From what I gather, traditional Kurdish meals are quite the affair. Family and friends gather in the most spacious room of the house, one that probably has a minimal amount of furniture because the focal point is the absurd amounts of food to be eaten while sitting on the floor (or carpet, rather). There is always salad, soup, rice, bread, and some sort of meat dish; very often there are at least two of each. Because there is a minimum of 10 people gathered for the meal (quite possibly more), the “table” is set so that at every 3rd or 4th place setting there is a dish of everything being served. I say “table” because the food is set on plastic sheets that cover the carpet, which makes cleaning up quite convenient – just throw the leftovers on the “table”, wrap it up, and bin it.
These meals don’t happen every day. I have a feeling the women of Kurdistan would rise up and revolt if they were asked to cook such enormous meals on a daily basis. It seems to be either for special occasions, when you have guests (and trust me, we’ve been invited to quite a number of meals), or for the weekends and the ‘day of rest’. Which, by the way, is Friday here. So these family meals are a chance for close family and friends to get together, catch up, and eat a good meal together. I like this idea. Food is a powerful way of bringing people together, and there’s nothing like a food coma after an amazing meal.
Yet I wasn’t really comfortable at most of the family meals we’ve been to. Partly because I can’t really communicate with any of our hosts, other than through the five Kurdish words I know and a lot of pantomime and smiling. It’s difficult to get into the thick of things and really feel the bonding effect of a family meal when you don’t understand anyone around you. But that’s not really what bothers me about these meals, because that isn’t really that important. I am an outsider – a warmly welcomed guest, but still an outsider and therefore not as important that I am able to fully participate in this ritual of coming together, eating, and talking politics. And that’s the part that really gets me – these family meals are where men gather in the ‘big room’ to eat, talk politics, and be served while the women cook, serve, talk, and gossip in the kitchen. I obviously have only been to a few of these meals, so I’m sure this is a generalization, but these are the impressions I got. It’s not that the men don’t help out at all – a lot of the shuttling back and forth of dishes and setting of the table was done by the younger men of the family. However, the fact remained that the men were sitting around waiting to be served their food while they talked politics, and the women had to do the brunt of the work. Sad to say, this really isn’t that uncommon throughout the rest of the world – it happens in my own family. But at least men and women don’t eat separately.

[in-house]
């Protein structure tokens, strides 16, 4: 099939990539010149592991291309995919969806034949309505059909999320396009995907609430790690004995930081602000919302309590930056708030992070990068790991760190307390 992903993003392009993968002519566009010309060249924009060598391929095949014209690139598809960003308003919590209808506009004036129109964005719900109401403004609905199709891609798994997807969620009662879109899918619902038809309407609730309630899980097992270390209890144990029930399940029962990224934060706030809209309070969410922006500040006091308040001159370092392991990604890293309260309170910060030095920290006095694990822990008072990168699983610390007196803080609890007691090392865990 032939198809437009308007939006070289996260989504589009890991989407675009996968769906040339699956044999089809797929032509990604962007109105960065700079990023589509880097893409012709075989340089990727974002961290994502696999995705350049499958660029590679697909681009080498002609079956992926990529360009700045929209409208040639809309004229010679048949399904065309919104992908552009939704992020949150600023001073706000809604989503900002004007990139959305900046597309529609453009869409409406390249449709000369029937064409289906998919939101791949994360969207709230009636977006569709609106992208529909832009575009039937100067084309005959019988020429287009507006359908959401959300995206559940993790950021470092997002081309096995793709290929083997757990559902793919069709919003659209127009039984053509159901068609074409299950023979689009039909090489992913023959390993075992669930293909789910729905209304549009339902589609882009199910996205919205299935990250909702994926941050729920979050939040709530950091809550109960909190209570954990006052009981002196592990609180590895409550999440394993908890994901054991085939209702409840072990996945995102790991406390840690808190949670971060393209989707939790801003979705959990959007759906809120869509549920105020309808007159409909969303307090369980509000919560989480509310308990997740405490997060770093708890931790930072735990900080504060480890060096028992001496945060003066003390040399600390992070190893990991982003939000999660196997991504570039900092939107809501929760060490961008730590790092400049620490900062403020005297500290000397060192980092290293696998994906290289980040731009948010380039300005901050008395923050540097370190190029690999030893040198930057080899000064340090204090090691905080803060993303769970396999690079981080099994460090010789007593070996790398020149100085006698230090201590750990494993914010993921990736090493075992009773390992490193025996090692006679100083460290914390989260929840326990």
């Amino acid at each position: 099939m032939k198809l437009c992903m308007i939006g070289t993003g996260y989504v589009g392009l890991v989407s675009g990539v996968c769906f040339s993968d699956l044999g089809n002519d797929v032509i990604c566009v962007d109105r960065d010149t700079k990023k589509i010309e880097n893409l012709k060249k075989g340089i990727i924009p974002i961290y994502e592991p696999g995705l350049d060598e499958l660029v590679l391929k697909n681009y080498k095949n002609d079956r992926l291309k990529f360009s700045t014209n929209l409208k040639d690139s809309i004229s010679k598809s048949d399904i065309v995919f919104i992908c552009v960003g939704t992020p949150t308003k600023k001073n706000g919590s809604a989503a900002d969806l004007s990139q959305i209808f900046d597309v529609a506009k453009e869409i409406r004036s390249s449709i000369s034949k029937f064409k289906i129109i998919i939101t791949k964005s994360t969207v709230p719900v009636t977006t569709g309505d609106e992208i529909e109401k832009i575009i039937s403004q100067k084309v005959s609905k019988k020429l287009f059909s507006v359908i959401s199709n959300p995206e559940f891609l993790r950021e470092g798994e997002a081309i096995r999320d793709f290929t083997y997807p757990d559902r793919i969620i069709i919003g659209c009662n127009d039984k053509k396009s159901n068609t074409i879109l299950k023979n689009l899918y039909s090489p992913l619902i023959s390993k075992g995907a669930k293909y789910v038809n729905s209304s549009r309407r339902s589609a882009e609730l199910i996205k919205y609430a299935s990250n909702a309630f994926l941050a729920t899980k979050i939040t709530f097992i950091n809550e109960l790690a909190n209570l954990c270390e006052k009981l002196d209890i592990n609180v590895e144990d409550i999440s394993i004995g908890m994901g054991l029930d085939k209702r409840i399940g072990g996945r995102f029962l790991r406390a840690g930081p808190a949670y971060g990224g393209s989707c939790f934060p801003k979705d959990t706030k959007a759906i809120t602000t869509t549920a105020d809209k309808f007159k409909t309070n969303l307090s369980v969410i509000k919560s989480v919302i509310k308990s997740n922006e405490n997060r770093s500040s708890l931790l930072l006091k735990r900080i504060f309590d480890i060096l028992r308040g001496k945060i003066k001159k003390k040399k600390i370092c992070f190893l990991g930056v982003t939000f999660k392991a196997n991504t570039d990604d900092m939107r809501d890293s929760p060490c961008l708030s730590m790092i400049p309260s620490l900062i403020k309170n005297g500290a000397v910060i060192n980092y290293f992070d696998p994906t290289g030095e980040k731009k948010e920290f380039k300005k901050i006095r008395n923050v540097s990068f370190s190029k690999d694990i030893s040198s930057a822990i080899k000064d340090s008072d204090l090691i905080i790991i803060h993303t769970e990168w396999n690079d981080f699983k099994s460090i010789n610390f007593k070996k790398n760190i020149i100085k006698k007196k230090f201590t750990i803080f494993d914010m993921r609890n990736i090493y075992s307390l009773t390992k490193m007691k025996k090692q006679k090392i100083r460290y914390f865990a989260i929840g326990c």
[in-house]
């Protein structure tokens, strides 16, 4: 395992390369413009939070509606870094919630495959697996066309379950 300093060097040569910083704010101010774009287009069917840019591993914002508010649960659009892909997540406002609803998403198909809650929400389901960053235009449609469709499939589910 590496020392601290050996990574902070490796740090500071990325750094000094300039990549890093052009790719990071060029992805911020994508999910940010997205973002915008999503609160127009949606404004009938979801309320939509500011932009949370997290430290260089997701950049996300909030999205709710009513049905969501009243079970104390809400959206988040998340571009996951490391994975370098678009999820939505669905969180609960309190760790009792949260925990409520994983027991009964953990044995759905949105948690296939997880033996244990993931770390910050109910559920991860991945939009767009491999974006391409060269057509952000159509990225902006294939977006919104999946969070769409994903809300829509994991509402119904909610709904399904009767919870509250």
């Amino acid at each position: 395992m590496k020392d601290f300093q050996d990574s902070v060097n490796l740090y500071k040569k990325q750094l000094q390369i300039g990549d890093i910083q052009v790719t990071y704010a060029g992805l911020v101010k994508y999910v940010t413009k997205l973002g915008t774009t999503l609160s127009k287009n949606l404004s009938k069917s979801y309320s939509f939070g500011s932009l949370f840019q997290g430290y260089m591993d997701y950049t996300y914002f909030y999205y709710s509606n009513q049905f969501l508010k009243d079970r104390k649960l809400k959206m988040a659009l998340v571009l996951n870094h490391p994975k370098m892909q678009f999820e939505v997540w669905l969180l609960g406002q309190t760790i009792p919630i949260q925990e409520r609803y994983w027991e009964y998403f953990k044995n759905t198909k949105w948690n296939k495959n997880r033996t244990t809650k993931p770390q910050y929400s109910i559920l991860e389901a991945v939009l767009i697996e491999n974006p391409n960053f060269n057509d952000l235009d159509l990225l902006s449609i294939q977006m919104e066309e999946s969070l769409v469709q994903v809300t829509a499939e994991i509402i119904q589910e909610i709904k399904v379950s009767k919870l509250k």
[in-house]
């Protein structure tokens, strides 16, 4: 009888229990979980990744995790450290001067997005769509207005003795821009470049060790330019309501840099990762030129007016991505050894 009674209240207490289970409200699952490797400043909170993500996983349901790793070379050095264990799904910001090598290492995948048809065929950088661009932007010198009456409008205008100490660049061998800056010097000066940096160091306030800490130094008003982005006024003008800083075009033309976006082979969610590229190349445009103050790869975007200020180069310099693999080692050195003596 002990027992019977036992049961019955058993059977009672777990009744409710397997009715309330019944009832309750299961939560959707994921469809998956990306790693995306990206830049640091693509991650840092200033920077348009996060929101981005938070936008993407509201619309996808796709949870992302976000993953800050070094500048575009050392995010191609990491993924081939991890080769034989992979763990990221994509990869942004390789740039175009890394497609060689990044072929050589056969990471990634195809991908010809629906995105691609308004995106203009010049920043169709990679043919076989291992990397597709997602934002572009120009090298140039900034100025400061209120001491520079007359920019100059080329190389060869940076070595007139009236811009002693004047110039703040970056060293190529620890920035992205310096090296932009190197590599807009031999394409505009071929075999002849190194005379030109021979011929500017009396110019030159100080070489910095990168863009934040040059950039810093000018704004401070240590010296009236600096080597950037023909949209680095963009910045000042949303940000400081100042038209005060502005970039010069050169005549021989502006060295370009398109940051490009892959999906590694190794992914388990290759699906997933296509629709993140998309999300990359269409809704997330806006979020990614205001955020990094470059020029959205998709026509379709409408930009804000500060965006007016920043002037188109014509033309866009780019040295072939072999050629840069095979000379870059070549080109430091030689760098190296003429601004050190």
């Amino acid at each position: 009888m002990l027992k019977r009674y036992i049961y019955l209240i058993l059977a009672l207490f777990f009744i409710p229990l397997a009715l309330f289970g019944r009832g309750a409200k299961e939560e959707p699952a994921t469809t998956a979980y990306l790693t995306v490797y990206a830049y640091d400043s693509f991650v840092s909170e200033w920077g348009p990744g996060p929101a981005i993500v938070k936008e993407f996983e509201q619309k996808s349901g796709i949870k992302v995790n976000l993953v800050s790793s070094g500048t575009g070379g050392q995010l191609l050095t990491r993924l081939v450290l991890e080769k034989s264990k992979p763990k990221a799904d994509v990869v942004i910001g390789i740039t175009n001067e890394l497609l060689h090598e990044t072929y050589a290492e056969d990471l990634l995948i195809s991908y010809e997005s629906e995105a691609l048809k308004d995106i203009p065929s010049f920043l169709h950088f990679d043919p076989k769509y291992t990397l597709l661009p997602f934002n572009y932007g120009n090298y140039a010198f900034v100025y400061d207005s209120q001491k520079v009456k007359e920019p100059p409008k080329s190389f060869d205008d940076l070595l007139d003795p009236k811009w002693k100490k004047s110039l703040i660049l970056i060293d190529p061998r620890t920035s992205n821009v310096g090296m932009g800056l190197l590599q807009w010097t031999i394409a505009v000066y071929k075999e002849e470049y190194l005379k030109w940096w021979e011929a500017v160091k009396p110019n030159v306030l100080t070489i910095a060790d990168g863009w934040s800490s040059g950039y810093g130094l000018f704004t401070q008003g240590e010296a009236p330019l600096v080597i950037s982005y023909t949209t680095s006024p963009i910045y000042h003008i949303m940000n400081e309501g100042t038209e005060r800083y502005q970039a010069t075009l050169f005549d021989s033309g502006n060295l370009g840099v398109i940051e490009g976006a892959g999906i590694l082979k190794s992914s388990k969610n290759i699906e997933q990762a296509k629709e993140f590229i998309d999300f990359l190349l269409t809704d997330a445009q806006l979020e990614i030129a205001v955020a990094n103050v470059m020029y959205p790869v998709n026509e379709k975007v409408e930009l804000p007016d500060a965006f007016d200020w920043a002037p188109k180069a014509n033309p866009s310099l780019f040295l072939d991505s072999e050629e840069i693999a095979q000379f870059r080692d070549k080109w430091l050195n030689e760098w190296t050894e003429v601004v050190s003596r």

Anna and I sit with the men. By virtue of the fact that we are guests, foreigners, and Westerners, we join the men and are served. Now of course, anywhere you go in the world, guests do not help cook or set the table; they are given seats of honor (or something less pretentious). So it’s only natural that we would be sat down and given the chance to talk to our host (in spite of what I just said about the almost complete lack of communication). Yet when that means we are the only women around the ‘dinner table’, it is quite unsettling. It begs the question, are Kurdish women forced to be second-class citizens behind not only men but also to Western women? I don’t think the fact that women cook and serve us means that I am complicit in the oppression of women in Kurdistan. If I had guests in my home, of course I would do the same. The difference is that after cooking and serving food and later tea, I would sit down with my guests to enjoy the meal together. I really do appreciate the gracious invitations from our hosts and the opening of their homes to us, but by only eating with the men, that’s half the family I haven’t had the opportunity to pantomime with! Though in their (and I use the word “their” very loosely) defense, maybe it’s a logistical thing. You just can’t fit that many people into one room. Okay, that’s just an excuse. A lame one at that. One saving grace is that this seems to be a non-issue with people of younger generations – everyone helps out, everyone eats together, everyone falls into food coma and lolls about for the rest of the day. My kind of a family meal.